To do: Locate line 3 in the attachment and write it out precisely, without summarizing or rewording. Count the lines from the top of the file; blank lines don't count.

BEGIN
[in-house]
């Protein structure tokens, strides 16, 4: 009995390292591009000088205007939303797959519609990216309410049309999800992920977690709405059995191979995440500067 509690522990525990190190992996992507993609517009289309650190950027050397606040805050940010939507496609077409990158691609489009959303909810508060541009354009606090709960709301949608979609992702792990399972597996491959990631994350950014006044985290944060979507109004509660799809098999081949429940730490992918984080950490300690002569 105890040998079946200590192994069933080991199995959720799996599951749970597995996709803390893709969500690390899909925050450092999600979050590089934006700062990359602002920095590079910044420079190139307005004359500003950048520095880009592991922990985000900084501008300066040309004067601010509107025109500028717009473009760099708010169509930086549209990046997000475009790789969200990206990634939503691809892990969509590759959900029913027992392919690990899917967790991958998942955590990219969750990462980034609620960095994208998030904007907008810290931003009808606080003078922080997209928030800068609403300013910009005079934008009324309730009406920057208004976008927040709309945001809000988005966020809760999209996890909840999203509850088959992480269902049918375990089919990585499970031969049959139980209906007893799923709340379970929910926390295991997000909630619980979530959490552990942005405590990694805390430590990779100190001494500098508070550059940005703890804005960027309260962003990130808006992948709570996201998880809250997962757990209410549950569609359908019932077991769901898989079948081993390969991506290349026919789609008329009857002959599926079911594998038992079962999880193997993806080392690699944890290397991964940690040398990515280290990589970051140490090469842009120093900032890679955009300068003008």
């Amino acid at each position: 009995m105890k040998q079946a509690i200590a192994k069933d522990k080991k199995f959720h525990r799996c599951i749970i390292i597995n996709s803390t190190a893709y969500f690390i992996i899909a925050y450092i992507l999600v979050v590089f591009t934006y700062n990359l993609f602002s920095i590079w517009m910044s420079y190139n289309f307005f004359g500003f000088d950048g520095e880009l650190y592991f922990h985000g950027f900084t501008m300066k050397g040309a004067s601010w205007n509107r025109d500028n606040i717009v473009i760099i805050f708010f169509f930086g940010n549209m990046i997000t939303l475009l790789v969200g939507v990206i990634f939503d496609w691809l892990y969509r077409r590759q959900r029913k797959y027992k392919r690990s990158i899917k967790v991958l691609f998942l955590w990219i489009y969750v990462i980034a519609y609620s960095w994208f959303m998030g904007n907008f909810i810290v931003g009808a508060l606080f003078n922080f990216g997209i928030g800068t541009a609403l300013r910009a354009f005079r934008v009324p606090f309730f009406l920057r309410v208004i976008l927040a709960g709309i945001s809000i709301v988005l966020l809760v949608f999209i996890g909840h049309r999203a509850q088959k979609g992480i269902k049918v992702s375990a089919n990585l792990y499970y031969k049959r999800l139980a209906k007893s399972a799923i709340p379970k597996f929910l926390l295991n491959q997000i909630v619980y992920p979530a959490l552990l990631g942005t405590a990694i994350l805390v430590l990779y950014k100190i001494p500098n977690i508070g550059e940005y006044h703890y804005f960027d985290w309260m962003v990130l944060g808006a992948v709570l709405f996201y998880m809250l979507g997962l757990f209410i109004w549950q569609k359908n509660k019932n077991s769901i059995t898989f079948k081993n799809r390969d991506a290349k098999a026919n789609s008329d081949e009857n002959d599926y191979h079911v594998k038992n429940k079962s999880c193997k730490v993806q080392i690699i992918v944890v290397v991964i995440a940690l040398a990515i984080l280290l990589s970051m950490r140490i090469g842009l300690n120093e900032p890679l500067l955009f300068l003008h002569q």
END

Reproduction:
């Amino acid at each position: 009995m105890k040998q079946a509690i200590a192994k069933d522990k080991k199995f959720h525990r799996c599951i749970i390292i597995n996709s803390t190190a893709y969500f690390i992996i899909a925050y450092i992507l999600v979050v590089f591009t934006y700062n990359l993609f602002s920095i590079w517009m910044s420079y190139n289309f307005f004359g500003f000088d950048g520095e880009l650190y592991f922990h985000g950027f900084t501008m300066k050397g040309a004067s601010w205007n509107r025109d500028n606040i717009v473009i760099i805050f708010f169509f930086g940010n549209m990046i997000t939303l475009l790789v969200g939507v990206i990634f939503d496609w691809l892990y969509r077409r590759q959900r029913k797959y027992k392919r690990s990158i899917k967790v991958l691609f998942l955590w990219i489009y969750v990462i980034a519609y609620s960095w994208f959303m998030g904007n907008f909810i810290v931003g009808a508060l606080f003078n922080f990216g997209i928030g800068t541009a609403l300013r910009a354009f005079r934008v009324p606090f309730f009406l920057r309410v208004i976008l927040a709960g709309i945001s809000i709301v988005l966020l809760v949608f999209i996890g909840h049309r999203a509850q088959k979609g992480i269902k049918v992702s375990a089919n990585l792990y499970y031969k049959r999800l139980a209906k007893s399972a799923i709340p379970k597996f929910l926390l295991n491959q997000i909630v619980y992920p979530a959490l552990l990631g942005t405590a990694i994350l805390v430590l990779y950014k100190i001494p500098n977690i508070g550059e940005y006044h703890y804005f960027d985290w309260m962003v990130l944060g808006a992948v709570l709405f996201y998880m809250l979507g997962l757990f209410i109004w549950q569609k359908n509660k019932n077991s769901i059995t898989f079948k081993n799809r390969d991506a290349k098999a026919n789609s008329d081949e009857n002959d599926y191979h079911v594998k038992n429940k079962s999880c193997k730490v993806q080392i690699i992918v944890v290397v991964i995440a940690l040398a990515i984080l280290l990589s970051m950490r140490i090469g842009l300690n120093e900032p890679l500067l955009f300068l003008h002569q």